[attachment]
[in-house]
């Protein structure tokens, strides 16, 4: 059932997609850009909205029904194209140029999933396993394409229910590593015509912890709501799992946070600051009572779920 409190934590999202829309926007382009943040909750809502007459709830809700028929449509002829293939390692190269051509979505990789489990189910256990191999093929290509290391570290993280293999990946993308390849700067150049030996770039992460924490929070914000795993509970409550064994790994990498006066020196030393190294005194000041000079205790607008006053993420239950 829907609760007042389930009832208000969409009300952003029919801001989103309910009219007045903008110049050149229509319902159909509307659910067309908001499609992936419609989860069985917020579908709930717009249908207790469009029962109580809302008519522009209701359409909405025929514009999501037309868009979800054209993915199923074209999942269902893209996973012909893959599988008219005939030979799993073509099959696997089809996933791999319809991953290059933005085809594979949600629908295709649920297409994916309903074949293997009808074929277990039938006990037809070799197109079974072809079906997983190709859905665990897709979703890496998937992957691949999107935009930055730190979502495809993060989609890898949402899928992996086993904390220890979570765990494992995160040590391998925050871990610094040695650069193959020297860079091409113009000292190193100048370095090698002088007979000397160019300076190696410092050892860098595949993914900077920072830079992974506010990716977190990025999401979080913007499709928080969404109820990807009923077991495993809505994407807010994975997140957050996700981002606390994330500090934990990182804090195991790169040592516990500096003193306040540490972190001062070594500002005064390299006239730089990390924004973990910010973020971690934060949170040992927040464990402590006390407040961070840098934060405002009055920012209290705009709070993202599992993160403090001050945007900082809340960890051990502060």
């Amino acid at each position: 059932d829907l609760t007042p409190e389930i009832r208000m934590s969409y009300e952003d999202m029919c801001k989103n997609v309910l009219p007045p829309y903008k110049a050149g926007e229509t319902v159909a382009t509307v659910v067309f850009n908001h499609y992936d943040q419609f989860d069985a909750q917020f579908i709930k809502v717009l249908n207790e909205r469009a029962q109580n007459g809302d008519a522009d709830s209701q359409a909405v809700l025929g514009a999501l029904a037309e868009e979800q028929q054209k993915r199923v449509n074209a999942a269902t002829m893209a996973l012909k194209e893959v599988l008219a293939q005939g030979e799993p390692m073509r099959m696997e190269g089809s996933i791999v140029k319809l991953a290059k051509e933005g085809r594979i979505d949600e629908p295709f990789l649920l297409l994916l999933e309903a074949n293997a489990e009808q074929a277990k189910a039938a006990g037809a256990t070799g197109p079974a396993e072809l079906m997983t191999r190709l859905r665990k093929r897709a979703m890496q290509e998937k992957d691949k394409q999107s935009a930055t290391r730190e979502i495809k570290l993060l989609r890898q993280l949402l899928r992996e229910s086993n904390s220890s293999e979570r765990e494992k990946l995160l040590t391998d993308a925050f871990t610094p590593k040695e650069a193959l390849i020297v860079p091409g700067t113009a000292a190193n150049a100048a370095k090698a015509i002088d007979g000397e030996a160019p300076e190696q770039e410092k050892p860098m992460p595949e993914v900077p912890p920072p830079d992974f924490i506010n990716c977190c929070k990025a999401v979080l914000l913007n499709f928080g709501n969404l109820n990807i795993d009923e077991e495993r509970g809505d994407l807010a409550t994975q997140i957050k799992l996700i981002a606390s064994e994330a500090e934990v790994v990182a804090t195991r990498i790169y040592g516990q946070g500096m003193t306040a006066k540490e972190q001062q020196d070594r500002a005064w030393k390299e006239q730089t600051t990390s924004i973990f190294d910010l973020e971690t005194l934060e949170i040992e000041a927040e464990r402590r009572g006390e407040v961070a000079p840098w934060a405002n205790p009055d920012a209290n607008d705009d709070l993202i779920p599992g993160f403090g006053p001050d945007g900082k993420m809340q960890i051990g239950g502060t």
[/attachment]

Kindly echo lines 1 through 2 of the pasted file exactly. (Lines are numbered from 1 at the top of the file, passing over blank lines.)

[in-house]
């Protein structure tokens, strides 16, 4: 059932997609850009909205029904194209140029999933396993394409229910590593015509912890709501799992946070600051009572779920 409190934590999202829309926007382009943040909750809502007459709830809700028929449509002829293939390692190269051509979505990789489990189910256990191999093929290509290391570290993280293999990946993308390849700067150049030996770039992460924490929070914000795993509970409550064994790994990498006066020196030393190294005194000041000079205790607008006053993420239950 829907609760007042389930009832208000969409009300952003029919801001989103309910009219007045903008110049050149229509319902159909509307659910067309908001499609992936419609989860069985917020579908709930717009249908207790469009029962109580809302008519522009209701359409909405025929514009999501037309868009979800054209993915199923074209999942269902893209996973012909893959599988008219005939030979799993073509099959696997089809996933791999319809991953290059933005085809594979949600629908295709649920297409994916309903074949293997009808074929277990039938006990037809070799197109079974072809079906997983190709859905665990897709979703890496998937992957691949999107935009930055730190979502495809993060989609890898949402899928992996086993904390220890979570765990494992995160040590391998925050871990610094040695650069193959020297860079091409113009000292190193100048370095090698002088007979000397160019300076190696410092050892860098595949993914900077920072830079992974506010990716977190990025999401979080913007499709928080969404109820990807009923077991495993809505994407807010994975997140957050996700981002606390994330500090934990990182804090195991790169040592516990500096003193306040540490972190001062070594500002005064390299006239730089990390924004973990910010973020971690934060949170040992927040464990402590006390407040961070840098934060405002009055920012209290705009709070993202599992993160403090001050945007900082809340960890051990502060």